It is not just dams that cause salmon to be cut off from salmon habitat. Salmon fishing on the South Fork of the Salmon River ended in 1965 after extensive landslides, caused by logging and poorly constructed roads, smothered miles of spawning grounds with mud.31 Countless other such incidents have, tributary by tributary, reduced available habitat for salmon. Many comprehensive surveys are available showing, on a tributary by tributary basis, how particular examples of human development destroyed salmon habitat. If success in salmon recovery is defined to require naturally-spawning populations, salmon recovery may be a hundred-year war of trying to undo these developments piece by piece.
Rather than try to assess what the piece-by-piece habitat losses mean for attempts to recover salmon runs, fishery agencies tend to blame the dams for the effect of habitat loss. In 1973, the Fish Commission of Oregon reported that the number of redds per standard spawning ground survey unit in Idaho per 100 fish counted at the uppermost dam had dropped precipitously from the early 1960s to the early 1970s.32 The sharpest drop was from 1965 to 1966, which correlated with the mudslides in the Salmon River, not with anything relating to dams.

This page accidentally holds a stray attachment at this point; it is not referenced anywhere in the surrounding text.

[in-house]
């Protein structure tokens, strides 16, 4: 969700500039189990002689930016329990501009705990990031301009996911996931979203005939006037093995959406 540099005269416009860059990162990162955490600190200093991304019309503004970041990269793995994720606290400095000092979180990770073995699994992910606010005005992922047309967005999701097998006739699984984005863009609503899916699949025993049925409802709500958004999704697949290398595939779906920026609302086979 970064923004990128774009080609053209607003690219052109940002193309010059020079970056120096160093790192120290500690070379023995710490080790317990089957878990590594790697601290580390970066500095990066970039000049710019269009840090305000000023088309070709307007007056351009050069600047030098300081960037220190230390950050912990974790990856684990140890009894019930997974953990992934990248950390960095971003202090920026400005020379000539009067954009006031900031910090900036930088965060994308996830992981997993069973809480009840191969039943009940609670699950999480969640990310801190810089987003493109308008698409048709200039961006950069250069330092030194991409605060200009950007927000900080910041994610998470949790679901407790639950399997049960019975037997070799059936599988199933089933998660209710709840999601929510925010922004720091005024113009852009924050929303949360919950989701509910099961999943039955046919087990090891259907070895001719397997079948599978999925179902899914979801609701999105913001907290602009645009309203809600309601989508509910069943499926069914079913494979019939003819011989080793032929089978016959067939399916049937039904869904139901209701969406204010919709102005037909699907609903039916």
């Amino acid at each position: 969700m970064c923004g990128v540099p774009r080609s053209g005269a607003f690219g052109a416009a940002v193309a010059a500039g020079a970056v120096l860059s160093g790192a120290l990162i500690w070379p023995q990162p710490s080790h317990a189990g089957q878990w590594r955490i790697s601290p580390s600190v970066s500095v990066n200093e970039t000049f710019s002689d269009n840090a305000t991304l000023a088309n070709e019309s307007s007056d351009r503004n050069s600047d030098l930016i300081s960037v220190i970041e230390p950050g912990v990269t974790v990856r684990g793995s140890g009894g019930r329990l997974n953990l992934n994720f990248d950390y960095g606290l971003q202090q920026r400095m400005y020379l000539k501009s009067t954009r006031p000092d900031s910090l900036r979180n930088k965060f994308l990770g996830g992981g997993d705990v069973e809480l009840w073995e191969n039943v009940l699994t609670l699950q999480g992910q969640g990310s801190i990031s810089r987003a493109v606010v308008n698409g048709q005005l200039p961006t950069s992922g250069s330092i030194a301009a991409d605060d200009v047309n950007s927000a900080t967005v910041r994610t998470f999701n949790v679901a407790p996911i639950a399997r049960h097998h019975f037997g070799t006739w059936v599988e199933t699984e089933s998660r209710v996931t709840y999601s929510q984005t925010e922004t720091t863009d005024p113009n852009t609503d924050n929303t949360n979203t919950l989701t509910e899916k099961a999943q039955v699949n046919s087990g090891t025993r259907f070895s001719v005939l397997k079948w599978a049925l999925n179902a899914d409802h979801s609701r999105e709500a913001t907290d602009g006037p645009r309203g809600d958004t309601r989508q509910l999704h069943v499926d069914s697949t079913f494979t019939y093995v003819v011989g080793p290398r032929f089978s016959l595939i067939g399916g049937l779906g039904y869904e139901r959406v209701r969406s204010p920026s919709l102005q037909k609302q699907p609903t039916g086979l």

Yet the Fish Commission blamed the declines on delayed mortality, which they speculated was caused by dams. They did not explain how the effects only appeared after fish had passed all the dams. This was a precursor to the same "delayed mortality" claims fishery managers are now making about smolt transportation (see Chapter 5).
31 R. Barker, Will anglers have a shot at South Forks salmon?, The Idaho Statesman, Jan. 15, 1997.
32 Appendix to Special Report on the Lower Snake River Dams, at 12 (Fish Commn of Oregon March 1973).
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